Sanford & Son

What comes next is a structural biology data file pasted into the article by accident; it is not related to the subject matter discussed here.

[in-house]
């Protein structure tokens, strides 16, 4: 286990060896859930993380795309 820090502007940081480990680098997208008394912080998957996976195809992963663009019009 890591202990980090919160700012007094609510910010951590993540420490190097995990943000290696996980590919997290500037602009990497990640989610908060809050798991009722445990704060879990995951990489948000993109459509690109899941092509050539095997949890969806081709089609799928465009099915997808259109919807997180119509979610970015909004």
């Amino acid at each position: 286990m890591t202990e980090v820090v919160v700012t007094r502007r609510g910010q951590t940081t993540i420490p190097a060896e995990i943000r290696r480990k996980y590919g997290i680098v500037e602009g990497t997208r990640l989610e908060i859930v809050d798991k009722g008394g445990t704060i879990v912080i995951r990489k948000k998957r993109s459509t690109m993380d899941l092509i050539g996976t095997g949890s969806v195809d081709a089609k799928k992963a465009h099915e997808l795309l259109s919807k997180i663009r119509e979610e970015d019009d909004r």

taiwan,market,black and white,street photography, I often get asked about do I ask permission...,etc. about my street shots. So from time to time I run down my street ninja ethic for those that have not heard it from me before. So here goes... What I hope to capture is a frozen moment of reality in a bubble-in this case through a lens and digital light sensor. Why don't I ask people if it's ok to take their shot...well once you do it's not candid and therefore not what I really am after. Even if people agree maybe they're still going to be a little nervous and that will show. Even good actors have a hard time acting "natural" let alone Mr. and Mrs. Everyman. Even worse than that that is someone giving you some big fake smile and in Asia the "victory sign" (looks the same as our "peace sign"). Am I saying that you can't have a good looking posed portrait or fake smile shot? Well yes and no. It depends what you think looks "good." This is a very subjective matter. Since photography is a very subjective art the photographer gets to be the determinator of the subject-in my case I like candid and natural. That being said, many people are cognizant of me shooting them as I go "click" or maybe a fraction of a second before. For those that realize I shot them before I evaporate into thin air often I'll smile or wave at them-many smile and wave back. Yes, many of the people I shoot are happy about me taking the time to shoot them and finding them worthy as a subject. Sure there are some that don't want to be shot. If it is clear to me that someone doesn't want to be shot I don't shoot them. They wouldn't make a good candid shot anyway-aware and hostile!!! I have erased shots of some that have been shot and told me they would like to be removed-sure why not. I'm out doing this because I want to present these people in a special way, not to generate ill will. Many of my shots are misconstrued by viewers thinking-ha you've been caught or are getting the stink eye... I'm not saying that doesn't happen but in fact Asian people tend not to emote that freely when in a neutral environment. Sure they know how to smile and cry and even scream-it's just that their culture has taught them it's not good to be too emotive and reveal too much of yourself. That being said it delights me when I get a good shot of them being more emotive in their behavior. So I thought I'd just share these tidbits of my gray matter to those of you new to my site or images-thanks :D A Tribe Called Quest-Award Tour

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